US-listed Chinese firms face delisting under new Bill

Trump expected to sign legislation that lets US inspectors review firms' financial audits

Travellers waiting to check in for a China Southern Airlines flight at Los Angeles International Airport on Nov 23. The Trump administration on Wednesday issued rules to restrict travel to the United States by Chinese Communist Party members and thei
Travellers waiting to check in for a China Southern Airlines flight at Los Angeles International Airport on Nov 23. The Trump administration on Wednesday issued rules to restrict travel to the United States by Chinese Communist Party members and their families.PHOTO: BLOOMBERG

WASHINGTON • The United States House of Representatives has approved legislation that could ultimately lead to Chinese firms - including behemoths like Alibaba Group Holding and Baidu - being kicked off American exchanges if regulators are not allowed to review their financial audits.

The legislation won bipartisan support in the House on Wednesday after easily clearing the US Senate in May.

Its passage now sends the Bill to President Donald Trump, who is expected to sign it, in his administration's latest parting shot at Beijing.

While the legislation provides a phase-in period - penalties kick in only after three straight years of failure to comply - it represents intensifying scrutiny in Washington of ties with China.

Chinese companies for years have relied on access to American capital markets, and more broadly to dollar-based finance, as a key funding component.

"US policy is letting China flout rules that American companies play by, and it's dangerous," said Senator John Kennedy, one of the Bill's lead sponsors, in a statement on Wednesday.

"Today, the House joined the Senate in rejecting a toxic status quo, and I'm glad to see this Bill head to the President's desk."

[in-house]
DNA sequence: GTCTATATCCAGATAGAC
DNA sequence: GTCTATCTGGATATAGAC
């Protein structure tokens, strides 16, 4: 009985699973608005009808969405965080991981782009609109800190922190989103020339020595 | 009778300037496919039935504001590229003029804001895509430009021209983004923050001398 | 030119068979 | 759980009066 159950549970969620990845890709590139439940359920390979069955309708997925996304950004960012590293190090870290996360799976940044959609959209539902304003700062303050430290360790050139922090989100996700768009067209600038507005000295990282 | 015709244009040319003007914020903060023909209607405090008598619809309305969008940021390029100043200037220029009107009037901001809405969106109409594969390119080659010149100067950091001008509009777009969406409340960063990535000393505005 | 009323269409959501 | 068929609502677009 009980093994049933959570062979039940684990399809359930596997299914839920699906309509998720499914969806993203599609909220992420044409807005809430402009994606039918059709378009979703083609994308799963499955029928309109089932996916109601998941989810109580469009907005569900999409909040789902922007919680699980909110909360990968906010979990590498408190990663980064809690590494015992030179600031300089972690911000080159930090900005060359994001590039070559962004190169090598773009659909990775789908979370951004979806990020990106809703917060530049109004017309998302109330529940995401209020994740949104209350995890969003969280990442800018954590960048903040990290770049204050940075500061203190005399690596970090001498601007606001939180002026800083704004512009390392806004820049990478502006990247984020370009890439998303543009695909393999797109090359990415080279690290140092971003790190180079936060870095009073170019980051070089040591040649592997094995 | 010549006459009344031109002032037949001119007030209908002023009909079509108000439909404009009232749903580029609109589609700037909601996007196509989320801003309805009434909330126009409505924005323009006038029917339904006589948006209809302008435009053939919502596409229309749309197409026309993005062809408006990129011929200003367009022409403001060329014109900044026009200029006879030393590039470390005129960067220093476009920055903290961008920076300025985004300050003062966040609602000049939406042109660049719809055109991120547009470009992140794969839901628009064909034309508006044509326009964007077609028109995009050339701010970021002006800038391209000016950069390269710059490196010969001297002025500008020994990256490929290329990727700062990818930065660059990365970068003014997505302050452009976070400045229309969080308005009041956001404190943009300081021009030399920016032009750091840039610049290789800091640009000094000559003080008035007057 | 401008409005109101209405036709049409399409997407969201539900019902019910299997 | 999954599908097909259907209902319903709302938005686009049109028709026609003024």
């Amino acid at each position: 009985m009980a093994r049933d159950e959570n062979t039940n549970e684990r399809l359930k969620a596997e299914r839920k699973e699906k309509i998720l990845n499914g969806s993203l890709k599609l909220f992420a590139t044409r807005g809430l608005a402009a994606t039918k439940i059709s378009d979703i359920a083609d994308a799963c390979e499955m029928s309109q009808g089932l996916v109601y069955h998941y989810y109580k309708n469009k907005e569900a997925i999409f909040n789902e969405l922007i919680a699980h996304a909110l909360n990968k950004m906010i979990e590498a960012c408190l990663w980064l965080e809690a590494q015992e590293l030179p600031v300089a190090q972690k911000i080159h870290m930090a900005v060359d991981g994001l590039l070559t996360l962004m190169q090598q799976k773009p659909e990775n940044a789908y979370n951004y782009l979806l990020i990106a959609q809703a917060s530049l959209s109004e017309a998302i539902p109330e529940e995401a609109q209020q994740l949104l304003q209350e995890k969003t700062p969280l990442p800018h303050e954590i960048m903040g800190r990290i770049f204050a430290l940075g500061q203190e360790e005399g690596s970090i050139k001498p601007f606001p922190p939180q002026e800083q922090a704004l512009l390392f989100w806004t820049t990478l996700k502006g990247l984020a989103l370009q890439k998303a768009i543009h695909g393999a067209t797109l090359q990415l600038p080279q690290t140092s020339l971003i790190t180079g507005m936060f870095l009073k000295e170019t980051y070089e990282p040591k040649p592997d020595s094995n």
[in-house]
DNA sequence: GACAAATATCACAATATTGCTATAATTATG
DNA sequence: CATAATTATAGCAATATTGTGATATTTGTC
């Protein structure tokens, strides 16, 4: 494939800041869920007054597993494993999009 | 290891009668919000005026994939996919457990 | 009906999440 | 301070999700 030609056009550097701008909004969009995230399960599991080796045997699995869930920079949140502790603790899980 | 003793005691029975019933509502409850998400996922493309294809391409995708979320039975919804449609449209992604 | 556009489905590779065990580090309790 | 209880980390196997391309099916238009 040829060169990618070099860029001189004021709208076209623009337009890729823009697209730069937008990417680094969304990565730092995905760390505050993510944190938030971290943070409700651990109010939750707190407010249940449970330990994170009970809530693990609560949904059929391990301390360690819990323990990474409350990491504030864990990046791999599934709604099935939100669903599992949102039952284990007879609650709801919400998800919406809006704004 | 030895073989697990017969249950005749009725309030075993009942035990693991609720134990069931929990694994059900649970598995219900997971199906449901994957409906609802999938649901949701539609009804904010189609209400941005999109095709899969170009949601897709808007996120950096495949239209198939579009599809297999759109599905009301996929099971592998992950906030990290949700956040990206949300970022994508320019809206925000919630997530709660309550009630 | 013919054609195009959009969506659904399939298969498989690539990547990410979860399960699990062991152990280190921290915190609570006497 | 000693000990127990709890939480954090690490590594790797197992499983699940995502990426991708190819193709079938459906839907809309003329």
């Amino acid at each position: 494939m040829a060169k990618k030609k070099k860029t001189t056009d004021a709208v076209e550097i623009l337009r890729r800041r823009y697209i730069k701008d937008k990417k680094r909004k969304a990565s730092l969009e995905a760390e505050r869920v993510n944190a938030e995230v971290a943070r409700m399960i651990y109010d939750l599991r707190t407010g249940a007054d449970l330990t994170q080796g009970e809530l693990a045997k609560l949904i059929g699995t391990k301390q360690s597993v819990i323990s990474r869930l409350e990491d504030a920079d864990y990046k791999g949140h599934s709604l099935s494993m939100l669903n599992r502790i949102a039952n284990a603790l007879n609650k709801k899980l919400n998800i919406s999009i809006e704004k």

In addition to requiring companies to allow US inspectors to review their financial audits, the measure - introduced by Mr Kennedy, a Louisiana Republican, and Senator Chris Van Hollen, a Maryland Democrat - requires companies to disclose whether they are under government control.

When asked about the legislation on Wednesday, Chinese Foreign Ministry spokesman Hua Chunying told reporters that Beijing "firmly opposes politicising securities regulation" and called for enhancing dialogue and cooperation.

The ministry did not immediately reply to a request for comment yesterday on the House's passage of the Bill.

In a separate decision, the Trump administration on Wednesday issued rules to restrict travel to the US by Chinese Communist Party members and their families, The New York Times newspaper reported yesterday.

The policy shift limits the validity of travel visas for party members and their families to one month and a single entry, the newspaper reported, citing people familiar with the matter.

Previously, party members, like other Chinese citizens, could obtain US visitor visas of up to 10 years' duration, it said.

The move was part of ongoing action to protect the United States from the Chinese Communist Party's "malign influence", the newspaper quoted a spokesman for the State Department as saying.

In another hit to China, the US Department of Homeland Security said on Wednesday that Customs officers at American ports would impound shipments containing cotton and cotton products originating from the Xinjiang Production and Construction Corps, a military-affiliated entity that is one of China's largest producers.

This follows US sanctions announced against the company in August that bar it from making any transaction with American companies and citizens.

NYTIMES, BLOOMBERG, REUTERS

A version of this article appeared in the print edition of The Straits Times on December 04, 2020, with the headline 'US-listed Chinese firms face delisting under new Bill'. Print Edition | Subscribe